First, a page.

World Hemophilia Day
The aim of World Hemophilia Day, held annually on 17 April, is to strengthen the awareness of this rare and severe disease and everyday challenges that people living with it face.
Hemophilia is a rare disease that occurs due to congenital deficiency or reduced activity of blood clotting factors. Clotting factors are proteins in blood that participate in the formation of a clot, designated by Roman numerals (factor I, factor II and so on). Each clotting factor has a dedicated function and, in order to form a clot, they have to act together and in a very precise manner, according to the specific order. If any of those factors is missing or its function is disrupted, the result is abnormal bleeding.
The most common form of hemophilia (80% of all cases) is hemophilia A or classic hemophilia, caused by the deficiency or defect of clotting factor VIII, also known as antihemophilic globulin (AHG). The second most common form of hemophilia is hemophilia B, caused by the deficiency of another protein necessary for clotting, factor IX. In line with this, the most common symptom of this disease is prolonged internal or external bleeding, which is difficult to stop. Persons with a severe form of hemophilia, characterized by less than 1% of normal activity of clotting factors, bleed frequently, sometimes once or twice a week - often spontaneously (without data on injury), with frequent spontaneous bleedings in joints which are more active and exposed to stress. Bleeding in joints and muscles causes severe pain and disability, whereas bleeding in vital organs such as brain can result in death.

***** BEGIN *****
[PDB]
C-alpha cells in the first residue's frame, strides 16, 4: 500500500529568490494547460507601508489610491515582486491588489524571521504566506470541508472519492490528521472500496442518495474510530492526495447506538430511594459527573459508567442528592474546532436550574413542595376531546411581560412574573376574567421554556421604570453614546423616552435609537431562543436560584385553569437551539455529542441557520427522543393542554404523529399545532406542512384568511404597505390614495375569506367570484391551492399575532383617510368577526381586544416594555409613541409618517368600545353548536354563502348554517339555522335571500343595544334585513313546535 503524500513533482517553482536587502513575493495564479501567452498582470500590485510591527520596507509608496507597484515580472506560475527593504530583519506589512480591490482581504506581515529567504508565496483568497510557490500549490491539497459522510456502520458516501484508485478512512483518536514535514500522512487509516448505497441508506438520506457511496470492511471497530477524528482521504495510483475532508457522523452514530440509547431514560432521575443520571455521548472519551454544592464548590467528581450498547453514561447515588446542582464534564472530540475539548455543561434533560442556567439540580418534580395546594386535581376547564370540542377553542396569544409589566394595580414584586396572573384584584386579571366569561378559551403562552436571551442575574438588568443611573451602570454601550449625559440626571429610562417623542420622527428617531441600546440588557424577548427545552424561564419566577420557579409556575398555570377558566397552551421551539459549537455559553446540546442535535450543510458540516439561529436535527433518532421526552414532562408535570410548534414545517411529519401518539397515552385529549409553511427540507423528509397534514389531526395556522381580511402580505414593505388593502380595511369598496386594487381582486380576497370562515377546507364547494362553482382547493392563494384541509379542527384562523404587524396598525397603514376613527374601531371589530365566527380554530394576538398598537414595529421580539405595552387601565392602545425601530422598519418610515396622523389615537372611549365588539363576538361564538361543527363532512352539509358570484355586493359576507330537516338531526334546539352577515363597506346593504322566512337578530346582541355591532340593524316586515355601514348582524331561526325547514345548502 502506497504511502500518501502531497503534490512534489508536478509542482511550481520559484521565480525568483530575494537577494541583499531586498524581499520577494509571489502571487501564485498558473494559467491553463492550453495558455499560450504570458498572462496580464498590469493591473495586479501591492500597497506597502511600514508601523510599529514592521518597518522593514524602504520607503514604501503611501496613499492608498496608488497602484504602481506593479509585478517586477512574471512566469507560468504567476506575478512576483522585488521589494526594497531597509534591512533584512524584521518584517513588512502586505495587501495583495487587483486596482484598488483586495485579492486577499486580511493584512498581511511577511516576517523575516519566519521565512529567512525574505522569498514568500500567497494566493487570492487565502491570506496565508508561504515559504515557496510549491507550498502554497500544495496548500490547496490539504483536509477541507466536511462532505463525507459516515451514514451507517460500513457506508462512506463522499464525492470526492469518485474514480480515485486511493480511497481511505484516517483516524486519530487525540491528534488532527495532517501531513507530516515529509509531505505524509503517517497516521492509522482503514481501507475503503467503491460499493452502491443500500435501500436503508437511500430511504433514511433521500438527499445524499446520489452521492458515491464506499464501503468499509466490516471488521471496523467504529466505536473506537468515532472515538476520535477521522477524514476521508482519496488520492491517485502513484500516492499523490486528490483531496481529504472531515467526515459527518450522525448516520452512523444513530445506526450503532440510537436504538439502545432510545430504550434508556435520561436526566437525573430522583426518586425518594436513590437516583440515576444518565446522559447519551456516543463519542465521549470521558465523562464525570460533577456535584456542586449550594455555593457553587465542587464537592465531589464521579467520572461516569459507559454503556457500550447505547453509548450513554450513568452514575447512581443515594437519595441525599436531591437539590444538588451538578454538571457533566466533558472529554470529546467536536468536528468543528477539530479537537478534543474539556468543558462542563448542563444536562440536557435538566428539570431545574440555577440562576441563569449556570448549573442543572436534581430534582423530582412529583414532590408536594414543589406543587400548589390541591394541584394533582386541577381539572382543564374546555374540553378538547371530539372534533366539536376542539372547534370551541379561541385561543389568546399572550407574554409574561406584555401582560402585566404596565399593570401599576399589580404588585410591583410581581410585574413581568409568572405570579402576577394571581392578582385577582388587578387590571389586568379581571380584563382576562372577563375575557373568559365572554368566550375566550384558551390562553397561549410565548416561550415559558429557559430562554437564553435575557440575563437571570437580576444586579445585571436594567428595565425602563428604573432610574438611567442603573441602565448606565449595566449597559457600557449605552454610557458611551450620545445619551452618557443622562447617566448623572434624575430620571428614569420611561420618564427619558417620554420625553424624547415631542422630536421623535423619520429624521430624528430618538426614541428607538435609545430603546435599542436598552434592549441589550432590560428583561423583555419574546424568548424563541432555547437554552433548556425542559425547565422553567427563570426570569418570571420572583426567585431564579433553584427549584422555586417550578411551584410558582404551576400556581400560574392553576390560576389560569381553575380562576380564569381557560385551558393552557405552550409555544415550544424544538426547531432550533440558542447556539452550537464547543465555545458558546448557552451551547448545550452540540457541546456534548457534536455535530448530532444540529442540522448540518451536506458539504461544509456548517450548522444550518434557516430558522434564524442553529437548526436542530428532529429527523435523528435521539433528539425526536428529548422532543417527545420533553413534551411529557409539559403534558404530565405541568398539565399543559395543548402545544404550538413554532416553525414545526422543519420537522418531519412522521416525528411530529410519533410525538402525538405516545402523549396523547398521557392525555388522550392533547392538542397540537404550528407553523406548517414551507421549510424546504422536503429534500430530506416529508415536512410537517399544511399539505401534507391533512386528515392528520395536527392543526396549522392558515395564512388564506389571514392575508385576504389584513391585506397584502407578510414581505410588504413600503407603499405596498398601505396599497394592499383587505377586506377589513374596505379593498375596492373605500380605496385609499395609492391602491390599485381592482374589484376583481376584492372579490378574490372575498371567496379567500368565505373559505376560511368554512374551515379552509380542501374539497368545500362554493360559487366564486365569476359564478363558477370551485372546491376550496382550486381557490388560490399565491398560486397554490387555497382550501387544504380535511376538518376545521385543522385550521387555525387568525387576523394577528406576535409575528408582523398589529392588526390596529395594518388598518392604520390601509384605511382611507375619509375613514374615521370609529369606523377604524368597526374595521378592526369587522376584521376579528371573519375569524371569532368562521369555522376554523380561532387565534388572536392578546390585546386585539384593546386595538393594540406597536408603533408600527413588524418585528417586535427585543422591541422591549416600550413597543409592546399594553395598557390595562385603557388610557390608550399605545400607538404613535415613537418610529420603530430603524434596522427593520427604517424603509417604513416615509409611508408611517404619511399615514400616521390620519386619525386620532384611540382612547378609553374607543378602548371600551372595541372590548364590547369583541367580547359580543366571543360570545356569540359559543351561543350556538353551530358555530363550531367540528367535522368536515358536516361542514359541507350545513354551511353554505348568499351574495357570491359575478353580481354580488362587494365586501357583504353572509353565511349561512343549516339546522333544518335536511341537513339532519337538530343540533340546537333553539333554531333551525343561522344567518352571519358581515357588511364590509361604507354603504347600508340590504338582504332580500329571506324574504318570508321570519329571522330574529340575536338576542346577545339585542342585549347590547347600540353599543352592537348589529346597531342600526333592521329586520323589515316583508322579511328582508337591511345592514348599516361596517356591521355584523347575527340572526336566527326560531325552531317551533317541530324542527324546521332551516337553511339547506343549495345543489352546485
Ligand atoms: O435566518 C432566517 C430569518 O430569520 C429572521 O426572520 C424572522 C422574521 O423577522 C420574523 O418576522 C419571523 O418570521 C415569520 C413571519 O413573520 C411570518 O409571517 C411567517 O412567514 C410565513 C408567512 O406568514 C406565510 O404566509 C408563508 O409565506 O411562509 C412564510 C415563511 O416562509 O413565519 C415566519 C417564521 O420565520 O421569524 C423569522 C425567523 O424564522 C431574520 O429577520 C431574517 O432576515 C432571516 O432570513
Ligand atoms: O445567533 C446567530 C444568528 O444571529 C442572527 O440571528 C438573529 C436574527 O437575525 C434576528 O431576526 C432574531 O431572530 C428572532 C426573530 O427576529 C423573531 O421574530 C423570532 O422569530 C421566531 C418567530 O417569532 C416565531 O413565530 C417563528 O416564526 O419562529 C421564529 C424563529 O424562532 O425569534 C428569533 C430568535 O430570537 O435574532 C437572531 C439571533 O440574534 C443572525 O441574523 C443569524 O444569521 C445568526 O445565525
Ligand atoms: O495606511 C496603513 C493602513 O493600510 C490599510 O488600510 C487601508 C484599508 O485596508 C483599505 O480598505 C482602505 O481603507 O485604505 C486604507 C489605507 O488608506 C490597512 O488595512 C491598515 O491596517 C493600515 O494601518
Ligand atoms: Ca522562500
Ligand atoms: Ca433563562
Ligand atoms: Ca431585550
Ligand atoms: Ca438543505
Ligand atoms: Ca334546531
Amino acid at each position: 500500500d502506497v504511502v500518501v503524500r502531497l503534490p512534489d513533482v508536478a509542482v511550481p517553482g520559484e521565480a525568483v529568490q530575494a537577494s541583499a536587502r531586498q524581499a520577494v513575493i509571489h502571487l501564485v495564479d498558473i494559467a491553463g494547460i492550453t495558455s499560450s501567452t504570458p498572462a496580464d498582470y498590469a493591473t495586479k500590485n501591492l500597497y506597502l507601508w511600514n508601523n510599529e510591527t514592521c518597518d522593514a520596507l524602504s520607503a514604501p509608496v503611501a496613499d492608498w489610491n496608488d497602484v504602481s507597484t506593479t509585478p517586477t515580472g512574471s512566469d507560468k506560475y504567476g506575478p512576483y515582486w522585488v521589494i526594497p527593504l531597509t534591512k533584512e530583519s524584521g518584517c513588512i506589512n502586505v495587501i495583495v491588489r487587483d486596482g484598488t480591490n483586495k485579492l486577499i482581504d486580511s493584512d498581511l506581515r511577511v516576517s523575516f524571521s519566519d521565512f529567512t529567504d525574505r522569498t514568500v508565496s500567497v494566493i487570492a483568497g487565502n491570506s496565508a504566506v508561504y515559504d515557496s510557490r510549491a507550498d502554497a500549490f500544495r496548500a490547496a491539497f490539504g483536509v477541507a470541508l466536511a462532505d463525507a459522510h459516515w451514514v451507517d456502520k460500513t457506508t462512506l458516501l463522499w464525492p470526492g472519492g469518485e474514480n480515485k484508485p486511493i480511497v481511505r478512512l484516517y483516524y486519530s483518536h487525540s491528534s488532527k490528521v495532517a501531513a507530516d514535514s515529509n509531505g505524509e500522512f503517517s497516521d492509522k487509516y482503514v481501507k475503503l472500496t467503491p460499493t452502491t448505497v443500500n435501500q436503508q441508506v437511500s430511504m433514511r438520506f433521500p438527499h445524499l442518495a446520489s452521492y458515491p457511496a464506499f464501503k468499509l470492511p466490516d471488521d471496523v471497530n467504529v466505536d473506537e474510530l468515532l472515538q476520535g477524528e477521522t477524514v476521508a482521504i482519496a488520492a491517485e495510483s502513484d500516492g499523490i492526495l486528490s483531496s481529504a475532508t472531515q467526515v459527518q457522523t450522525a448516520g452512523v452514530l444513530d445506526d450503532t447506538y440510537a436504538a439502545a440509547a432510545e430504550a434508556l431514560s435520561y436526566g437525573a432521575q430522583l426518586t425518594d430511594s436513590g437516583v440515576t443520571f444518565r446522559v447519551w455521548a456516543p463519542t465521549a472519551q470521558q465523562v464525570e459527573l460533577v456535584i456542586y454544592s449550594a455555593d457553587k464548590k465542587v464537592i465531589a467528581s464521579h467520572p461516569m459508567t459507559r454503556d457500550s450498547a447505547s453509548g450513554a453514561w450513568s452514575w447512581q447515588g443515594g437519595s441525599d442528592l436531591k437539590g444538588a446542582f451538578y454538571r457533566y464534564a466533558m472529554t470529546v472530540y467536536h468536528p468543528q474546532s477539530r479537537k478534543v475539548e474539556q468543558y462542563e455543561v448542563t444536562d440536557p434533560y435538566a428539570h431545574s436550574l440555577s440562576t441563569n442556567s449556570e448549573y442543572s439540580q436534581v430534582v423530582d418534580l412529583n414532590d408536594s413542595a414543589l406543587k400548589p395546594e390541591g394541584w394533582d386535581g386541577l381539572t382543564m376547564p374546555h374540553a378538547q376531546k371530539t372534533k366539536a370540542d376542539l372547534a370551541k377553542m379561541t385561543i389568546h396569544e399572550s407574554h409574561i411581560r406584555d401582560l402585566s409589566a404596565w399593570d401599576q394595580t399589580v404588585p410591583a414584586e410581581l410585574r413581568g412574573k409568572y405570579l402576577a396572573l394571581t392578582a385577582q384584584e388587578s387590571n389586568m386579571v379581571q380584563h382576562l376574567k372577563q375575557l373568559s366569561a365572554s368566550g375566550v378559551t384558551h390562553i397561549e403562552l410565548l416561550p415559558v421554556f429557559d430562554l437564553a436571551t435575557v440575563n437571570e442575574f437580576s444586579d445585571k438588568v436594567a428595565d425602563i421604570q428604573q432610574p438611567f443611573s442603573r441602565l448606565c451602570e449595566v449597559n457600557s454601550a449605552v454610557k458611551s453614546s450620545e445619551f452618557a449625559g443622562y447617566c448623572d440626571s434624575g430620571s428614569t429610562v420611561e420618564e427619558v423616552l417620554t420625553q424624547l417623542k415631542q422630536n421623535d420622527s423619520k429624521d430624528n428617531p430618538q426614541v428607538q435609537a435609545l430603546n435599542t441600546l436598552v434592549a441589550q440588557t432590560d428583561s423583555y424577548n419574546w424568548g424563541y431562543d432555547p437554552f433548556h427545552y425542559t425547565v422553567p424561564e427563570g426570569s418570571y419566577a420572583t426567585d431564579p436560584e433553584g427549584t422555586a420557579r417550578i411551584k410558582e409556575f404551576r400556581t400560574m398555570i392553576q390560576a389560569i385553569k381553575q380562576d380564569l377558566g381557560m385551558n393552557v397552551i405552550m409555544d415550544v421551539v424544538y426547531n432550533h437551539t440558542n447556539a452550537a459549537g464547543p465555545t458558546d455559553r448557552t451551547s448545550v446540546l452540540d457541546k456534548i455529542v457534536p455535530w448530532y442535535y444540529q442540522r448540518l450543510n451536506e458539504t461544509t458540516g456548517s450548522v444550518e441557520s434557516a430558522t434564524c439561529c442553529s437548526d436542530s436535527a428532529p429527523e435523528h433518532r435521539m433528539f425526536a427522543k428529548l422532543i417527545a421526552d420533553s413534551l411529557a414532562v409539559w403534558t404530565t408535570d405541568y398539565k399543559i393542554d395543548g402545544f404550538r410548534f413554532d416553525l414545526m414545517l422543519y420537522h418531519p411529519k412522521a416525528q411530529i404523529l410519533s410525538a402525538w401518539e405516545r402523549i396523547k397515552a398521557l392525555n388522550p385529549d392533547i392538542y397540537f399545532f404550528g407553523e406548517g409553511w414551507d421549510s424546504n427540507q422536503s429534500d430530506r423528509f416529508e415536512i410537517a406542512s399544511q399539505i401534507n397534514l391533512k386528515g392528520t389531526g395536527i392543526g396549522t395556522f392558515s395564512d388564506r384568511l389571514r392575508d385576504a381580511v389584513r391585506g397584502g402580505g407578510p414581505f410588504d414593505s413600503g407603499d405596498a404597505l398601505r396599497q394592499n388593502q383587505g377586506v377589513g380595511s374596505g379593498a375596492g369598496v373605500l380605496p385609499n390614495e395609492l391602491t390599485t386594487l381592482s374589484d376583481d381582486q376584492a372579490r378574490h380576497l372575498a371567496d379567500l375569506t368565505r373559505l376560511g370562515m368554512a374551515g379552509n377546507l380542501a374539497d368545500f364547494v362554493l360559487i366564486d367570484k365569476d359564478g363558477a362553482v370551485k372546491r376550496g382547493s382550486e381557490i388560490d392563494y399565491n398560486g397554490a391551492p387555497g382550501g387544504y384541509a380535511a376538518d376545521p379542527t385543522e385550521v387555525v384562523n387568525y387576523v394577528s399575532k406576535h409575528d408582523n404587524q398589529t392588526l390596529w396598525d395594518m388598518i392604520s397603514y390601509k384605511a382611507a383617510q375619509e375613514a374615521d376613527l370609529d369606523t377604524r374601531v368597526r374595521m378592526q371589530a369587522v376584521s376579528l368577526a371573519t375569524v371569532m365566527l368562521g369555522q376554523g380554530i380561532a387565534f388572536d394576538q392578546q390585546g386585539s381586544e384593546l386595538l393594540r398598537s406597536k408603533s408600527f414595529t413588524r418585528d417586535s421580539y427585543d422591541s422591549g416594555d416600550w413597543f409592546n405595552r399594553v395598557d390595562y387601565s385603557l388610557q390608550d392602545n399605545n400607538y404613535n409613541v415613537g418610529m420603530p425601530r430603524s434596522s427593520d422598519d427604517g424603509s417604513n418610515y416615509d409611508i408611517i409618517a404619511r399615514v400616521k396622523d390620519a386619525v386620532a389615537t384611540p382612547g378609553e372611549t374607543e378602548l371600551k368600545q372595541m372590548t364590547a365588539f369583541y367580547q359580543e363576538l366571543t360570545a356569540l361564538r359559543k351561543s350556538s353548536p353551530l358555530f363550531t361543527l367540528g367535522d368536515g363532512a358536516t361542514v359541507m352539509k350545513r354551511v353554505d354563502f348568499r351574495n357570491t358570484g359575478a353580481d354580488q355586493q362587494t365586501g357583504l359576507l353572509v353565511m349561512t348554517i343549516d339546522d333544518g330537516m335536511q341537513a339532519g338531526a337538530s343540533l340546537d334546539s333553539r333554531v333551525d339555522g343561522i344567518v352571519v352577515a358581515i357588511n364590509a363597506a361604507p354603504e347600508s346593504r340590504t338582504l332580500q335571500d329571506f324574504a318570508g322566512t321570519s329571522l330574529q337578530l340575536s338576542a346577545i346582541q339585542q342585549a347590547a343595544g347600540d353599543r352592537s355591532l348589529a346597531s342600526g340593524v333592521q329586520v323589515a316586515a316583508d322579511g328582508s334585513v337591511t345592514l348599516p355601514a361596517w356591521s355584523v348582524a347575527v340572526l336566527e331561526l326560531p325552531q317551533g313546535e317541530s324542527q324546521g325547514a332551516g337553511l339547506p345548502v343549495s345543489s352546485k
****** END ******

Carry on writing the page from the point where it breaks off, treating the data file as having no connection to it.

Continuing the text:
Approximately one in every 10,000 people become ill with hemophilia. In most cases it is a hereditary disease that men become ill with, whereas women (mothers) are carriers, and become ill with hemophilia very rarely. Moreover, there are children ill with hemophilia whose mothers are not hemophilia gene carriers. Namely, one-third of babies born with hemophilia come from families with no known history of this disease, and in these cases hemophilia is caused by a spontaneus genetic mutation - a genetic error which occured very early in baby's cells.
Persons with hemophilia can maintain a high quality of living with adequate replacement therapy containing the clotting factor that is missing or the function of which is disrupted, taken intravenously in order to stop the bleeding quickly.
HALMED urges all citizens ill with hemophilia to adhere to advice by healthcare professionals and take the prescribed therapy.
World Hemophilia Day was first held in 1989, on the date of birth of Frank Schnabel - the founder of World Federation of Hemophilia, which advocates adequate treatment and care, as well as enabling the highest possible quality of living for all persons ill with hemophilia. On the occasion of World Hemophilia Day, the World Federation of Hemophilia also attempts to strengthen awareness of other bleeding disorders, such as Von Willebrand disease.